Preprint Open Access
George Taxeidis; Efstratios Nikolaivits; Romanos Siaperas; Christina Gkountela; Stamina Vouyiouka; Brana Pantelic; Jasmina Nikodinovic-Runic; Evangelos Topakas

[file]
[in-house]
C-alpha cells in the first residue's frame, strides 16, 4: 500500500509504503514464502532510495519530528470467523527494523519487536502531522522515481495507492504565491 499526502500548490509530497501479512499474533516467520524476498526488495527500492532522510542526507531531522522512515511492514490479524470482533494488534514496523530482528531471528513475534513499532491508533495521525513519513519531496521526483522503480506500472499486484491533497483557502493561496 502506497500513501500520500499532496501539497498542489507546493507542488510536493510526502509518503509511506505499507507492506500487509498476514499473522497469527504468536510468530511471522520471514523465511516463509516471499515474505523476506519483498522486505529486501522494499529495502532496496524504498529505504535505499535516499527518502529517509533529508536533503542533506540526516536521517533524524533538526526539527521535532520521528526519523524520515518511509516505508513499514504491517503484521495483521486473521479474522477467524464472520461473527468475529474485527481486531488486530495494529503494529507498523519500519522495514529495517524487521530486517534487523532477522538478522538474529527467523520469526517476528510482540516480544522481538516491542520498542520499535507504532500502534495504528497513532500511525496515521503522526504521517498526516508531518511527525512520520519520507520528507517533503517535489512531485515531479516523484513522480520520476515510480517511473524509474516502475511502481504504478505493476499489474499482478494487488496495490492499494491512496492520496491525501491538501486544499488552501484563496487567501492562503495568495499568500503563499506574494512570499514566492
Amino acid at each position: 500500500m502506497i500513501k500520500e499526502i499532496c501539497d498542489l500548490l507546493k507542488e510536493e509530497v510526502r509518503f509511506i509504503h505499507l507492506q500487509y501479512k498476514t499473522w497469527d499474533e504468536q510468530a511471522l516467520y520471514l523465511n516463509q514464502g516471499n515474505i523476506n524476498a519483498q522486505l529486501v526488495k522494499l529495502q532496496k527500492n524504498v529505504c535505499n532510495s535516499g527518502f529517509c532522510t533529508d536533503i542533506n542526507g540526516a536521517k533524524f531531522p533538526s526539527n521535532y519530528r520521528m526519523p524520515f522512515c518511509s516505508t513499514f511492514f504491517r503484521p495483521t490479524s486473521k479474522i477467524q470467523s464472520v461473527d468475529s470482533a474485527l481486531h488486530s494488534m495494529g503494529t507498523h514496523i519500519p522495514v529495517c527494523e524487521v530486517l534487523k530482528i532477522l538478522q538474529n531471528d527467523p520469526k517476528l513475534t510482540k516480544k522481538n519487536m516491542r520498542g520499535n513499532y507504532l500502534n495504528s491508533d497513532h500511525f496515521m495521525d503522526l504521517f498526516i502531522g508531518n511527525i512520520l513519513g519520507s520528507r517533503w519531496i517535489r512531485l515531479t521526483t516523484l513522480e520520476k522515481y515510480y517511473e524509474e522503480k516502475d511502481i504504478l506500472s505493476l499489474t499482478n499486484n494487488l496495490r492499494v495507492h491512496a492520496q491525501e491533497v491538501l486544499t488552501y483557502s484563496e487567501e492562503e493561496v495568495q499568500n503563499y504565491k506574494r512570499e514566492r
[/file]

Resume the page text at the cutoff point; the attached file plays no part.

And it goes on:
The uncontrollable disposal of plastic waste has raised the concern of the multidisciplinary community, which tries to face this environmental burden by discovering and applying new techniques. Regarding the biotechnology field, several important microorganisms possessing the necessary enzymatic arsenal to utilize recalcitrant synthetic polymers as an energy source have been discovered. In the present study, we screened various fungi for their ability to degrade intact polymers, such as ether-based polyurethane (PU) and low-density polyethylene (LDPE). For this Impranil and a mixture of long-chain alkanes was used, not only as sole carbon sources but also as enzyme indicators and inducers for polymer degradation. An agar plate screening revealed three fungal strains belonging to Fusarium and Aspergillus genera, whose secretome was further studied for its ability to degrade the respective polymers. Specifically for ether-based PU, the secretome of a Fusarium species reduced the sample mass and the average molecular weight of the polymer by 24.5 and 20.4 %, respectively, while the secretome of an Aspergillus species caused changes in the molecular structure of LDPE, as evidenced by FTIR. At the same time, the proteomic analysis revealed that the enzymatic activities induced in presence of Impranil can be associated with urethane bond cleavage, a fact which was also supported by ether-based PU degradation. Meanwhile, the mechanism of LDPE degradation was not completely elucidated, although the presence of oxidative enzymes could be the main factor contributing to polymer modification.
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